Eventually it did though and we started seeing things like the Air Force Training Ribbon. Which essentially means "Yay! You managed to graduate from Basic Training or Officer Training School and now get to wear the uniform." With that one measly ribbon. Unless you managed to join up when there was a war on, an approved sort of war (or conflict if you will) which then entitles one to the National Defense Medal.  So there ya go, in for less than a year and you've already got two ribbons!

Of course, you could be an Honor Graduate of Basic Training (yup, another ribbon) maybe even a "marksman" (you were able to punch a certain number of holes in a paper target) which entitles you to another ribbon. Wow, less than a year in uniform and you've got four ribbons!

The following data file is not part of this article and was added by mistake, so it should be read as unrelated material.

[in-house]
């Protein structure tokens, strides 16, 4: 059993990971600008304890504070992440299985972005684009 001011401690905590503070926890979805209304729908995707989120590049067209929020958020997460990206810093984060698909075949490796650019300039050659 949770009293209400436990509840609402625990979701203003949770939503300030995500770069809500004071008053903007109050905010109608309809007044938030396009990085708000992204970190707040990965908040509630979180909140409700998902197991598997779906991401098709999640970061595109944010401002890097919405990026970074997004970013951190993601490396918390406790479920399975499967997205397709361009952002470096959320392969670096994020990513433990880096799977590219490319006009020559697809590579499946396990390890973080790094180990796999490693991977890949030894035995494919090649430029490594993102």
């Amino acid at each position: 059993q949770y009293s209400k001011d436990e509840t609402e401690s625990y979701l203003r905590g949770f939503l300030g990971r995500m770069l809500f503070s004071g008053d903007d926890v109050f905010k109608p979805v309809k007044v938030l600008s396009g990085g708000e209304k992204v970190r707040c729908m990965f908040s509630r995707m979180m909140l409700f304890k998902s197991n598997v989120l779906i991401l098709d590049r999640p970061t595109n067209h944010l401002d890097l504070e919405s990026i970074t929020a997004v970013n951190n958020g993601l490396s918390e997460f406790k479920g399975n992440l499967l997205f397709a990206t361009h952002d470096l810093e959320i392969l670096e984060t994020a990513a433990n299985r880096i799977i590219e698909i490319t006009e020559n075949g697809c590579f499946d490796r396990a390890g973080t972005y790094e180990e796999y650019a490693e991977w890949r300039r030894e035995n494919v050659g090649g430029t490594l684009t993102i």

General of the Army Dwight D. Eisenhower

That picture of Ike was taken around 1945, after the end of World War II. The war in which he commanded the entire Allied army on the Western Front. In the picture Ike is wearing the five stars of a General of the Army and had been in the United States Army since 1915.

And he's wearing three, count them, three ribbons. Of course, he had far more than that he could wear. He just chose not to. Other generals back then liked their bling. Like this fellow...
General George S. Patton, Jr.

General Patton liked to wear his awards.

Some folks did (and do) some folks don't.

When I was in I didn't normally wear my badges and ribbons on my everyday uniform. Well, with one exception that is. I always wore this one...
Senior Aircraft/Munitions Maintenance Badge

That badge told my fellow office wienies, er co-workers, that I had, once upon a time, dragged a toolbox out of a Step Van and worked (in all sorts of weather) on aircraft. Things which flew and dropped ordnance on the enemies of freedom everywhere.